# finite element method – Boundary Value of Function DIsagrees with Neumann Boundary Heat Equation

I’m trying to solve a time-dependent 2D heat equation with a source, initial specified heat distribution and heat flux loss at the boundary which goes with the temperature difference. Thus far, I’ve managed to get the prior two parts working but the source term seems to make the derivative at the boundary disagree with the value specified by the Neumann conditions with no error message. My code is shown below.

The first part is setting up the mesh for the FEM:

``````dist = 0.0025; (*0.0021*)
RTSpacing = 0.001;  (*0.002*)
DResistor = <|
"Lx" -> 1.55*10^-3`, "Ly" -> 0.2*10^-3`, "Lz" -> 2.2*10^-3|>;
DThermistor = <|"Lx" -> 3.2*10^-3`, "Ly" -> 0.45*10^-3`,
"Lz" -> 4.5*10^-3|>;
(CapitalOmega)Resistor =
CreateRect({0, RTSpacing*0.5` + getLy(DResistor)},
DResistor); (*Can also do rounding radius*)

(CapitalOmega)Thermistor =
CreateRect({0, -RTSpacing*0.5` - getLy(DThermistor)}, DThermistor);
(CapitalOmega)Air = (CapitalOmega)Disk(
1); (*Original is 0.2*10^-2*)
(CapitalOmega)Plot =
(CapitalOmega)Square(dist);
TotalMesh =
CombineDomaintoMesh((CapitalOmega)Air, {(CapitalOmega)Resistor,
(CapitalOmega)Thermistor});
PlotMesh =
CombineDomaintoMesh((CapitalOmega)Plot, {(CapitalOmega)Resistor,
(CapitalOmega)Thermistor});
PlotMesh("Wireframe")
``````

Which produces a mesh that looks like this: CombineDomainintoMesh is defined as shown below. It takes a list of domains for the innershapes and has worked fine in numerous examples thus far:

``````CombineDomaintoMesh(outershape_, innershapes_) :=
Module({innercoords, coords, outermesh, BMesh},
outermesh = ToBoundaryMesh(outershape);
innercoords = Flatten(ToBoundaryMesh(#)((1)) & /@ innershapes, 1);
coords = Join(outermesh((1)), innercoords);
BMesh =
ToBoundaryMesh("Coordinates" -> coords,
"BoundaryElements" -> outermesh((3)),
"PointElements" -> outermesh((4)));
ToElementMesh(BMesh)
)

``````

Then some functions are defined to handle the piecewise values of the properties like the source and the heat capacities etc.

``````PropertyFunction(x_, y_,
properties_) := (properties((1)) - properties((3)))*
RectPiecewise(x,
y, (CapitalOmega)Resistor) + (properties((2)) -
properties((3)))*
RectPiecewise(x, y, (CapitalOmega)Thermistor) +
properties((3))*DiskPiecewise(x, y, (CapitalOmega)Air);
HeatSource(x_, y_, S_) :=
S*RectPiecewise(x, y, (CapitalOmega)Resistor) ;
(*Properties are in order of resistor, thermistor, paste*)
``````

Then we have the initial conditions and material properties being substituted.

``````T0 = 294;
ThermConduct = {30, 30, 0.0259};
(*0.0259*)
VolHeatCapacity = {2.43*10^6, 2.43*10^6, 1210};
(*1210*)
VolumeResistor = getVolume(DResistor);
Voltage = 13;
Resistance = 82;
SourceStrength = Voltage^2/(Resistance*VolumeResistor);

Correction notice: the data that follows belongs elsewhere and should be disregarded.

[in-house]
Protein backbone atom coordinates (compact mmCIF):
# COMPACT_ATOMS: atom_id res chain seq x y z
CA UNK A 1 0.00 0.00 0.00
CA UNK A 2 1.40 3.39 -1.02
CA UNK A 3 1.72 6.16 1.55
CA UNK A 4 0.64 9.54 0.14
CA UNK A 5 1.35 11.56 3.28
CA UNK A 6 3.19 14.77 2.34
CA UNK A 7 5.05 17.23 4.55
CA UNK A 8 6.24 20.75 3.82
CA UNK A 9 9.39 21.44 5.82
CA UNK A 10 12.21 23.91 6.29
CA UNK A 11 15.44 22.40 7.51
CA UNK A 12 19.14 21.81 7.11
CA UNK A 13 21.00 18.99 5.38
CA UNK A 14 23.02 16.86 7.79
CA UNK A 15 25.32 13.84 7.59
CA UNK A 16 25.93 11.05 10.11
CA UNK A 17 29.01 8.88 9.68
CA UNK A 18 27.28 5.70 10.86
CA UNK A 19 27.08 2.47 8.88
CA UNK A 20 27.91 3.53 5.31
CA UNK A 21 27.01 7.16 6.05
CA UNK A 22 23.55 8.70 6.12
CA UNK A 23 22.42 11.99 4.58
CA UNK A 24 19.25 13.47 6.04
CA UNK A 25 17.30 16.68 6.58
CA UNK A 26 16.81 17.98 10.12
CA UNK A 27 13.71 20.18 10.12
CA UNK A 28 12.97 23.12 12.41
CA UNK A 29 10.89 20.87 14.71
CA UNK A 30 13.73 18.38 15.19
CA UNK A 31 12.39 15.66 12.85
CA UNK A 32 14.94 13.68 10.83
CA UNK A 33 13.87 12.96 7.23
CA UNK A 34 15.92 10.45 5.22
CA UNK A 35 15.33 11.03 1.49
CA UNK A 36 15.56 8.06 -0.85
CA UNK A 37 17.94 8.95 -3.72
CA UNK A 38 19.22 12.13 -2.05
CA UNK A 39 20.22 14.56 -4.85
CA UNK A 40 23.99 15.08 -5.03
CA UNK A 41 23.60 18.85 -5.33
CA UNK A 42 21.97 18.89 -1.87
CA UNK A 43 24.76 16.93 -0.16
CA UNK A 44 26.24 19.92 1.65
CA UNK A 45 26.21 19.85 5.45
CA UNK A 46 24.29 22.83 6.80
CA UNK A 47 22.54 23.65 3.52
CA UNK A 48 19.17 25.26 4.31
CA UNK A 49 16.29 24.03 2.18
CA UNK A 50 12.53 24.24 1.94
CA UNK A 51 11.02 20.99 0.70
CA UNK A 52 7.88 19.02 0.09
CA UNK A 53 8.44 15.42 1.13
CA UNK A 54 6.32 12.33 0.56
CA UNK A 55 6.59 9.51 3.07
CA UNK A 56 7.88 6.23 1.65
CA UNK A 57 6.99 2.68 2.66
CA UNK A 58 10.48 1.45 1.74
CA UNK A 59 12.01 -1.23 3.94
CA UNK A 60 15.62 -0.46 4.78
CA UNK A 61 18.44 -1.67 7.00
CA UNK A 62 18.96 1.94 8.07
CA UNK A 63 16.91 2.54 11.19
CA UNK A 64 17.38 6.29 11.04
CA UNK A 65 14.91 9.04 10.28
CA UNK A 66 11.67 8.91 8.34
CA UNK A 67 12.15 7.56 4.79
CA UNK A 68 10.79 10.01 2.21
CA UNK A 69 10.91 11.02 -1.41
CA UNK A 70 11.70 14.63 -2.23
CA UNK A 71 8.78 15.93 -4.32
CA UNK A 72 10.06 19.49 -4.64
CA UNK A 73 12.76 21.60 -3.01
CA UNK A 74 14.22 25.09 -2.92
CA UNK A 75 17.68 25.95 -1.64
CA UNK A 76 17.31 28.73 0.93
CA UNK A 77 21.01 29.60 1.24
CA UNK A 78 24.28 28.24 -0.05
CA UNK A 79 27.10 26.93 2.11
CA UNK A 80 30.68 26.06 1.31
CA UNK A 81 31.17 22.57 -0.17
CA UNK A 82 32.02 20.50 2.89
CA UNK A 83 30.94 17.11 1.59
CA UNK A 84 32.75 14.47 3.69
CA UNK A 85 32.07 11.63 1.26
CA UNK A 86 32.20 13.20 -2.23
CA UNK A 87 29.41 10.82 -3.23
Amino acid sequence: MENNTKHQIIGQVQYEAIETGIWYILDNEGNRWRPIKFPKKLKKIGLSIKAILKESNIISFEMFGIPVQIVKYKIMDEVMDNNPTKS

``````
``````(*Variables and parameters for heat equation*)

vars = {T(t, x, y), t, {x, y}};
pars = <|"ThermalConductivity" ->
PropertyFunction(x, y, ThermConduct)*IdentityMatrix(2),
"SpecificHeatCapacity" -> PropertyFunction(x, y, VolHeatCapacity),
"HeatSource" -> HeatSource(x, y, SourceStrength)|>;
``````

Then we define the Neumann Boundary Conditions below and plug this into the NDSolveValue to get the solution.

``````(*Defining Neumann Boundary Conditions*)
HeatTransferCoeff = 1000;
(CapitalGamma) =
HeatTransferValue({x == dist, y == dist, y == -dist, x == -dist},
vars, pars, <|"HeatTransferCoefficient" -> HeatTransferCoeff,
"AmbientTemperature" -> T0|>)

pde = {{HeatTransferPDEComponent(vars, pars) == (CapitalGamma)},
T(0, x, y) == T0};
thermsol3 =
Refine(NDSolveValue(pde,
T, {x, y} (Element) PlotMesh, {t, 0.0, 1000}), {Element(T,
PositiveReals)})
``````

This produces a reasonable looking solution but taking the difference between the Neumann condition and the actual derivative at the boundary reveals that the difference is significant.

``````Plot(Head(D(thermsol3(t, x, y), y))(k, 0, -dist) -
HeatTransferCoeff*(294 - thermsol3(k, 0, -dist)), {k, 0,
1000})
`````` The actual slope seems to just be vastly larger than the value that should be set at the boundary. As I mentioned earlier, this is not an issue without the source term and for a given domain, one can predict where the offset will be shifted to. I’ve read the documentation for the NeumannBoundaryValue (https://reference.wolfram.com/language/ref/NeumannValue.html) and it seems like the source term should be treated as their “f” parameter and effectively ignored as part of the boundary conditions where it is zero anyway. Is this something to do with the mesh not being fine enough around the boundary? It also seems as though the boundary is specifying the heat flux not the temperaure gradient. However, introducing the thermal conductivity to convert this to a temperature gradient doesn’t rectify it either.

Any help or insight on specifying the NeumannValues would be greatly appreciated, thanks!

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